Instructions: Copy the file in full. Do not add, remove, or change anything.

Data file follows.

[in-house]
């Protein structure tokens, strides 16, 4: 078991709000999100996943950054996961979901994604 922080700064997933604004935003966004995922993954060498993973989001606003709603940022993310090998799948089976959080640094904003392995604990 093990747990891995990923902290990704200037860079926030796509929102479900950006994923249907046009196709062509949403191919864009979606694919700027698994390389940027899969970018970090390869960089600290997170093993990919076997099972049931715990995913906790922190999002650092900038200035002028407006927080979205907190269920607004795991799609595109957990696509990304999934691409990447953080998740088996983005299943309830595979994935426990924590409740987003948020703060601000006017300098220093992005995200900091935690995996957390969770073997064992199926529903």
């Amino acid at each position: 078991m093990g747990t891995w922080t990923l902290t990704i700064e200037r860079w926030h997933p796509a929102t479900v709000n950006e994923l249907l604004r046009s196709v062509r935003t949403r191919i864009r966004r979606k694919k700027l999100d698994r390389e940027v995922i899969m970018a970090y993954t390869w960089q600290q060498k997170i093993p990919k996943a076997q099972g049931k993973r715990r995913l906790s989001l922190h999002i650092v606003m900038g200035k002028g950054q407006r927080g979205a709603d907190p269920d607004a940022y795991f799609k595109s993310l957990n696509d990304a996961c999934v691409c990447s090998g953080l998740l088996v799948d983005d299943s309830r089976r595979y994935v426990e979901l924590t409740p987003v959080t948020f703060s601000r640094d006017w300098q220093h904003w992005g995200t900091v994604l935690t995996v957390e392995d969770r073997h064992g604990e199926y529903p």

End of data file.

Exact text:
[in-house]
């Protein structure tokens, strides 16, 4: 078991709000999100996943950054996961979901994604 922080700064997933604004935003966004995922993954060498993973989001606003709603940022993310090998799948089976959080640094904003392995604990 093990747990891995990923902290990704200037860079926030796509929102479900950006994923249907046009196709062509949403191919864009979606694919700027698994390389940027899969970018970090390869960089600290997170093993990919076997099972049931715990995913906790922190999002650092900038200035002028407006927080979205907190269920607004795991799609595109957990696509990304999934691409990447953080998740088996983005299943309830595979994935426990924590409740987003948020703060601000006017300098220093992005995200900091935690995996957390969770073997064992199926529903």
């Amino acid at each position: 078991m093990g747990t891995w922080t990923l902290t990704i700064e200037r860079w926030h997933p796509a929102t479900v709000n950006e994923l249907l604004r046009s196709v062509r935003t949403r191919i864009r966004r979606k694919k700027l999100d698994r390389e940027v995922i899969m970018a970090y993954t390869w960089q600290q060498k997170i093993p990919k996943a076997q099972g049931k993973r715990r995913l906790s989001l922190h999002i650092v606003m900038g200035k002028g950054q407006r927080g979205a709603d907190p269920d607004a940022y795991f799609k595109s993310l957990n696509d990304a996961c999934v691409c990447s090998g953080l998740l088996v799948d983005d299943s309830r089976r595979y994935v426990e979901l924590t409740p987003v959080t948020f703060s601000r640094d006017w300098q220093h904003w992005g995200t900091v994604l935690t995996v957390e392995d969770r073997h064992g604990e199926y529903p």